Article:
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The principle of the FPI observation is as follows. First, the airglow enters the etalon chamber through the sky scanner. The monochromatic airglow light is captured in an interference image based on the repetition of transmission and reflection inside the etalon chamber. If the source of the airglow moves, that is, approaches or moves away from the observer, the incidence angle of the light forming the interference images becomes large or small, respectively. When the incidence angle of the light changes by Δθ, the image on the CCD is displaced by Δx = fΔθ (f: focal length). Thus, the drift velocity can be calculated using the Doppler shift (Wu et al. 2002, 2012).

Because the FPI observes the airglow light from the MLT region, it is critically affected by the weather conditions. Therefore, the wind and temperature data from the FPI for cloudy days are unreliable. A thorough data selection criterion must be established to control the data quality. The FPI is equipped with a cloud detector that uses infrared light to determine the amount of clouds. Details about the cloud index are presented in Table 2. Because the FPI also provides wind errors for the wind measurements, we used the data with wind errors below 20 m/s in this study (Section 3.1) to obtain large enough FPI wind data for the long-term comparison with the MR wind measurements. Beyond Section 3.1, we selected wind data with errors below 10 m/s and a cloud index 1 representing clear sky. As a result, only 16 % of the FPI wind data were used for the comparison.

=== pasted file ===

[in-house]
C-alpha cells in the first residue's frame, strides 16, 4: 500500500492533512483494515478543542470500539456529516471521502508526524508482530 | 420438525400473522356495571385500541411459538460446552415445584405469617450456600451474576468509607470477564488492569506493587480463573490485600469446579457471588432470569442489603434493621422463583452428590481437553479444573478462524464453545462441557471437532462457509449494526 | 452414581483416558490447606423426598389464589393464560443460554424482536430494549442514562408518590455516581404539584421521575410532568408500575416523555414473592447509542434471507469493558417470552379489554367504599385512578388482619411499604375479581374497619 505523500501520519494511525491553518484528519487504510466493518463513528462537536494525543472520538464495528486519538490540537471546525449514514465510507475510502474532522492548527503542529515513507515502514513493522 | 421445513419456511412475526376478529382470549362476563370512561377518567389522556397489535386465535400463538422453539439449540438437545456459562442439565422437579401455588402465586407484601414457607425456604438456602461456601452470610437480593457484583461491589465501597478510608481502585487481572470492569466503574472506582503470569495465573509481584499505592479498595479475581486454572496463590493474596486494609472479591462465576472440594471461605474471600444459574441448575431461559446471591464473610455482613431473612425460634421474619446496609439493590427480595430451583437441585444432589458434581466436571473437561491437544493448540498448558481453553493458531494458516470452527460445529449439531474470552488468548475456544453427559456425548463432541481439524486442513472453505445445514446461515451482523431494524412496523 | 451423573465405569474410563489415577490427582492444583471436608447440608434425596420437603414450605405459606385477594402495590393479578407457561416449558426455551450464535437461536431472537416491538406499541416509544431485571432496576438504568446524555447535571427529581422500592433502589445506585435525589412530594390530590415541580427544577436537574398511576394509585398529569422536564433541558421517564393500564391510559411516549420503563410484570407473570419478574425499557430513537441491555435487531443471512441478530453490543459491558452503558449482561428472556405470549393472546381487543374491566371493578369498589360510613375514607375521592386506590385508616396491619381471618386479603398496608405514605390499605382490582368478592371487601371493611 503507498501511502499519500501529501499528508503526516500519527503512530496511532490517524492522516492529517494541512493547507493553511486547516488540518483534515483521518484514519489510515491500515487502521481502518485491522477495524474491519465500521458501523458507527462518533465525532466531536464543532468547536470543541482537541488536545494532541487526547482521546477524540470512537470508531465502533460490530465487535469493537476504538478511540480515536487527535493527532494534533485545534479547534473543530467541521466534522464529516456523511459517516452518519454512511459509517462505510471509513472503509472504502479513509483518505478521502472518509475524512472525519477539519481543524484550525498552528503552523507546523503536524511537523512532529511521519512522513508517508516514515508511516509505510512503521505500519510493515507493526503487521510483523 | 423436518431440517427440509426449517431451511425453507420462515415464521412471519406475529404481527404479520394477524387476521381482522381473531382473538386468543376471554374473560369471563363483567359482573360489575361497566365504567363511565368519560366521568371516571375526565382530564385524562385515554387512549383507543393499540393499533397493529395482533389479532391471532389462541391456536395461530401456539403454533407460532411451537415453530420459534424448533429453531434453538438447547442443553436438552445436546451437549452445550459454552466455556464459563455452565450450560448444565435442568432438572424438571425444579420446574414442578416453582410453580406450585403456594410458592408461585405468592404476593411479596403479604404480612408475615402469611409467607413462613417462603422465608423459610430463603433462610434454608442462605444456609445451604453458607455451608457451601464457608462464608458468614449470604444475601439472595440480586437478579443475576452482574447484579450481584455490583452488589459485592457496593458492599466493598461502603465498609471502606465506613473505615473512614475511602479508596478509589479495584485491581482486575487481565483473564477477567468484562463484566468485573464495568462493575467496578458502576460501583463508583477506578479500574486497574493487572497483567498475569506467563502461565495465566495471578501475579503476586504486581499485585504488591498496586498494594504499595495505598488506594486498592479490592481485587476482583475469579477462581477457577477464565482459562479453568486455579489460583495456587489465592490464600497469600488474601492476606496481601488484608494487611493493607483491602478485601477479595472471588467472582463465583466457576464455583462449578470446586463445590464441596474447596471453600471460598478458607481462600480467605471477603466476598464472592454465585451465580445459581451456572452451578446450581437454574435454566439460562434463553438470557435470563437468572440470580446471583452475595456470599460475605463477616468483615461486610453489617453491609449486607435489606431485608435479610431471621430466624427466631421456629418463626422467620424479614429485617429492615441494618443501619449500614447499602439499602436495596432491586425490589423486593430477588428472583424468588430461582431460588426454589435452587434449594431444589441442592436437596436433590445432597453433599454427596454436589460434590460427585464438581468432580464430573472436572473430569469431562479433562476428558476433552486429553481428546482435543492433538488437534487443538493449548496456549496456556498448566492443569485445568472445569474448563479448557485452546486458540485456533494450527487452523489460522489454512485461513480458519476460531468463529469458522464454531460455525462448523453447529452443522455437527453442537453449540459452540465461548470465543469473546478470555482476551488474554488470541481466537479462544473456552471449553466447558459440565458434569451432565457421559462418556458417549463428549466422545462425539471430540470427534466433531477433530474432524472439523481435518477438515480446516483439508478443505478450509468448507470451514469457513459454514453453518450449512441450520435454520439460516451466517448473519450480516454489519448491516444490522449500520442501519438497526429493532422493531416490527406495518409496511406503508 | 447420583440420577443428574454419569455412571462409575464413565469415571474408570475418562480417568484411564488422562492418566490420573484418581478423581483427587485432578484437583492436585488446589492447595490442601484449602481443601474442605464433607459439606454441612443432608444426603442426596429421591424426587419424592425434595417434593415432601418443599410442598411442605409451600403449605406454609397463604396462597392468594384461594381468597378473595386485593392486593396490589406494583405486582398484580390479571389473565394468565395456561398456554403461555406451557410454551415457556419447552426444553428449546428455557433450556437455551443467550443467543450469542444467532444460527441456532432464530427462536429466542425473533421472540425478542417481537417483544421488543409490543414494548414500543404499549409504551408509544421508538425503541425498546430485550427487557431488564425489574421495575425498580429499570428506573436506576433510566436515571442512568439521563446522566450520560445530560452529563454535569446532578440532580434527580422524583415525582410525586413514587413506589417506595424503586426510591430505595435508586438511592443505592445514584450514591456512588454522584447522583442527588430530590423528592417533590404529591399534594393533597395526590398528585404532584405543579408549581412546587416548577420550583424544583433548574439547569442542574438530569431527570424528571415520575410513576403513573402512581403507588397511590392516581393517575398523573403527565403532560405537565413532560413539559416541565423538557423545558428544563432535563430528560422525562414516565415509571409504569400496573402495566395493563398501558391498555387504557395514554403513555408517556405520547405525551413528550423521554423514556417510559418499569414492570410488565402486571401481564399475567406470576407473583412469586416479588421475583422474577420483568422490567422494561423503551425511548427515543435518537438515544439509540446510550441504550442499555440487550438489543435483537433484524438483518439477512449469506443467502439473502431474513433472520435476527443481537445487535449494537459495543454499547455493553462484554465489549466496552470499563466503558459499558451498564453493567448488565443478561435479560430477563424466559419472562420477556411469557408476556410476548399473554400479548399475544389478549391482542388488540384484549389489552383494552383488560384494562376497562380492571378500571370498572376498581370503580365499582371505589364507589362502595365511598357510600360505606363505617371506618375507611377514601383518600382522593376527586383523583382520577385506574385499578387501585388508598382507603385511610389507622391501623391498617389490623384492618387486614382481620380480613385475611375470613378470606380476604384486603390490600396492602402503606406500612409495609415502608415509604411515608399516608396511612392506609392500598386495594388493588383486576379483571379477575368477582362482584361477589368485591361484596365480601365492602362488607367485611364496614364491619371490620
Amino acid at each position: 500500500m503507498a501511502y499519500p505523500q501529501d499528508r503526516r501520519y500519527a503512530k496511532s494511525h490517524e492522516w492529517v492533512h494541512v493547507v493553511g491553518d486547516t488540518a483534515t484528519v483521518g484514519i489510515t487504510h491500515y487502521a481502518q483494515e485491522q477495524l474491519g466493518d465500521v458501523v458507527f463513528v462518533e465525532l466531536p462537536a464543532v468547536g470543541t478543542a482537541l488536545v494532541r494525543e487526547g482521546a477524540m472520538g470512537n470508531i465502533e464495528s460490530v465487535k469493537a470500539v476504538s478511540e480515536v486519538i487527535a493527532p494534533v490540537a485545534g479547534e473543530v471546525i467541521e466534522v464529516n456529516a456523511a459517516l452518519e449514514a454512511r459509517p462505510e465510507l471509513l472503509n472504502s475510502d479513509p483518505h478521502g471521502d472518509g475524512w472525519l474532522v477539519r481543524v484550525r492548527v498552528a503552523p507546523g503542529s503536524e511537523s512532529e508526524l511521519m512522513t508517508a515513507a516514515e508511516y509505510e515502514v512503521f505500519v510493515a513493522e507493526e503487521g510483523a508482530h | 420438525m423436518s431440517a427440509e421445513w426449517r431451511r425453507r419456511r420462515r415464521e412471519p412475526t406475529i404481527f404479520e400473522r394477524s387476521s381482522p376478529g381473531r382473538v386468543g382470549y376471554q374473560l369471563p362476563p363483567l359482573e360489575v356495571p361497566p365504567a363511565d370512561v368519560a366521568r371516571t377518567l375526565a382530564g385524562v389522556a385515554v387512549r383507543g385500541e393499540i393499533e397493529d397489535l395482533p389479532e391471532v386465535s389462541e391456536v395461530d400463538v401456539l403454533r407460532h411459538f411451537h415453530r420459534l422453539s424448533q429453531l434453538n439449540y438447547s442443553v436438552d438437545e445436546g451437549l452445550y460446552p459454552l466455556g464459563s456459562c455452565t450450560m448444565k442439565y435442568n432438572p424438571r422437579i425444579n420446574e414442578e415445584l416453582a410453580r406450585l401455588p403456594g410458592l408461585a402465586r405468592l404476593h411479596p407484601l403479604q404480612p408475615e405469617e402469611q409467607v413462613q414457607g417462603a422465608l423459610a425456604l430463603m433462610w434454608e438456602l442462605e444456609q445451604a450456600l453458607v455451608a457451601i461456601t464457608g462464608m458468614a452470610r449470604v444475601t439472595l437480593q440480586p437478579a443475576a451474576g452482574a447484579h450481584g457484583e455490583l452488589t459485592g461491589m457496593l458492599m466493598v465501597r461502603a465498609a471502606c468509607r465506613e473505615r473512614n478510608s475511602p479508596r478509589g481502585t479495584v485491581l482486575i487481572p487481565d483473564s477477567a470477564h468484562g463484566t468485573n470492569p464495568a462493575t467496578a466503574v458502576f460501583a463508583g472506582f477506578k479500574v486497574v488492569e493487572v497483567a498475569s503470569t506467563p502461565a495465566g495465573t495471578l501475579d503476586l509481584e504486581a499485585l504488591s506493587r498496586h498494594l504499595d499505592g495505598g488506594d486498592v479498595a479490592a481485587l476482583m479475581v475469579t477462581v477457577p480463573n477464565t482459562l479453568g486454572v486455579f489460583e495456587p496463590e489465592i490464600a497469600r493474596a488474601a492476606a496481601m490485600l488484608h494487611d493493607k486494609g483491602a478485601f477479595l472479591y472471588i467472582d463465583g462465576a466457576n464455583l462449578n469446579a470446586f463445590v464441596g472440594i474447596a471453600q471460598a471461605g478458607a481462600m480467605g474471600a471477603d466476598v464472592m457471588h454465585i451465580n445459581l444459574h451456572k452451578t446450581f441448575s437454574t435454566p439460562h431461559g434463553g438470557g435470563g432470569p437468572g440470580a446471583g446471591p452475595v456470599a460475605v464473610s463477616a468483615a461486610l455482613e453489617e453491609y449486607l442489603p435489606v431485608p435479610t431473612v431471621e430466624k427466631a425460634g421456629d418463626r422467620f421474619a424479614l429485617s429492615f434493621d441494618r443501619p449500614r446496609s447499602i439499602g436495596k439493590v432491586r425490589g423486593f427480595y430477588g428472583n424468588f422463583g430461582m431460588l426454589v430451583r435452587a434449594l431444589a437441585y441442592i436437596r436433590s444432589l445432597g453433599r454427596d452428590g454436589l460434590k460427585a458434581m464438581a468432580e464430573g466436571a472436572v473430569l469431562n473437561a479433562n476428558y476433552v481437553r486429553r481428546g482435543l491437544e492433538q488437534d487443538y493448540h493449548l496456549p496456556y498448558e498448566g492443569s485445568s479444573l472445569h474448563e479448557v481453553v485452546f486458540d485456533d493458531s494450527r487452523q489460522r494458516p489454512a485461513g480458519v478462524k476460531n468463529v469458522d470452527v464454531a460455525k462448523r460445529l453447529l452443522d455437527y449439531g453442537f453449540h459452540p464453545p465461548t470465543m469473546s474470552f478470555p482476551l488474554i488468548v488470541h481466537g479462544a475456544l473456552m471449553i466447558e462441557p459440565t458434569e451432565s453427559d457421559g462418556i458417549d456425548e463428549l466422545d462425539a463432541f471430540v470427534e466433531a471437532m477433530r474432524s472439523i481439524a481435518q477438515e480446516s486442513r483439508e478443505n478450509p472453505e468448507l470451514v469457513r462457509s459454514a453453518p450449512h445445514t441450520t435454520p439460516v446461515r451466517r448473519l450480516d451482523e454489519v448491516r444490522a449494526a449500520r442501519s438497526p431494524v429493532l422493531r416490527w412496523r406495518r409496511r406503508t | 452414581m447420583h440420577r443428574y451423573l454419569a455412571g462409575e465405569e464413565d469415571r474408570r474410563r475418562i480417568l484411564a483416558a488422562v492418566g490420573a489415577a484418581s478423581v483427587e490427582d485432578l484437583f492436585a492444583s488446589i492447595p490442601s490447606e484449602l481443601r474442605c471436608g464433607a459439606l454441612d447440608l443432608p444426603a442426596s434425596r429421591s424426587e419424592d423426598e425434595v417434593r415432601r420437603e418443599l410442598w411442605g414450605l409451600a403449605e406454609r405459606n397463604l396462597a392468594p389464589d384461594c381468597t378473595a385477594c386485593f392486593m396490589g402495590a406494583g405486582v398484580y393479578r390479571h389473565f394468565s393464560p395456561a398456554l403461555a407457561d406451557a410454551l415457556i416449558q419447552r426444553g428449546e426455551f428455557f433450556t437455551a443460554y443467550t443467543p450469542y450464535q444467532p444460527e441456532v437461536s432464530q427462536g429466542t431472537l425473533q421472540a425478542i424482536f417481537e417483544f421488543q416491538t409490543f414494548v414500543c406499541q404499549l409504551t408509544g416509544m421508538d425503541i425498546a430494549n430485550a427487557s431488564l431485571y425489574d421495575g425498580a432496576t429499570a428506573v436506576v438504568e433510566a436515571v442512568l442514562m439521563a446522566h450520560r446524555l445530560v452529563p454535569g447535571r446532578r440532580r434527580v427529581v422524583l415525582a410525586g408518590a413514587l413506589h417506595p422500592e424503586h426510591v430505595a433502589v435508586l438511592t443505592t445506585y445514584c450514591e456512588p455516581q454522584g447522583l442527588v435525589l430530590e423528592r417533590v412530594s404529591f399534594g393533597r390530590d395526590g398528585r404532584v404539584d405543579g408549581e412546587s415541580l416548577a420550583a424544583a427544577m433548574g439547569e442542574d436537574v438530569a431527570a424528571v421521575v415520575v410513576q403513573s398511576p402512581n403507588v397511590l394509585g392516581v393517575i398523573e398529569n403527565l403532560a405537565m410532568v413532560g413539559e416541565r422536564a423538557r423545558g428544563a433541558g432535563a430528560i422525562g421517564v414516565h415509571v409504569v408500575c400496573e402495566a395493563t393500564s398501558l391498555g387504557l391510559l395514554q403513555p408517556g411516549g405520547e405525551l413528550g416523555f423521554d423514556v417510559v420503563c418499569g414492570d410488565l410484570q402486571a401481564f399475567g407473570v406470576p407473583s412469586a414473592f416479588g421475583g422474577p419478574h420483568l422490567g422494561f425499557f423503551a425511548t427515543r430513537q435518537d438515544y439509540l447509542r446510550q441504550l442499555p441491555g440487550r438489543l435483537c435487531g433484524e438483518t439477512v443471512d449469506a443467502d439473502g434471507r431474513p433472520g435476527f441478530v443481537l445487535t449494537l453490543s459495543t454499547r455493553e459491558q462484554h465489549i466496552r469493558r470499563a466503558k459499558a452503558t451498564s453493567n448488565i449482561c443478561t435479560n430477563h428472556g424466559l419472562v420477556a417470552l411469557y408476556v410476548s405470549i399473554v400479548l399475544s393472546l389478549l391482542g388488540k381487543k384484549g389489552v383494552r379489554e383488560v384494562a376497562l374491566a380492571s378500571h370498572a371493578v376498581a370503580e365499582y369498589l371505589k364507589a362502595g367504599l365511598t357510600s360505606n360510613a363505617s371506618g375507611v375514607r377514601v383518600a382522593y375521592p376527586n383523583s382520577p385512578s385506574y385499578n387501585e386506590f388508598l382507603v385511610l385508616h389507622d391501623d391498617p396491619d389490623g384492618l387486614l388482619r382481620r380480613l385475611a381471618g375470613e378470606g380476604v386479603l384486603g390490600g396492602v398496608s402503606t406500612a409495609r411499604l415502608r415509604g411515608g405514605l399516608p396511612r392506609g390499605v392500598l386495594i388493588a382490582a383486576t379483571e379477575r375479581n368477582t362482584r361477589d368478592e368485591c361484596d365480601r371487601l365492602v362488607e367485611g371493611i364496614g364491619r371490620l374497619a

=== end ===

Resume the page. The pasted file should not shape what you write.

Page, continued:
Table 2. Cloud index information
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3.1 Comparison of Hourly Winds Measured by MR and FPI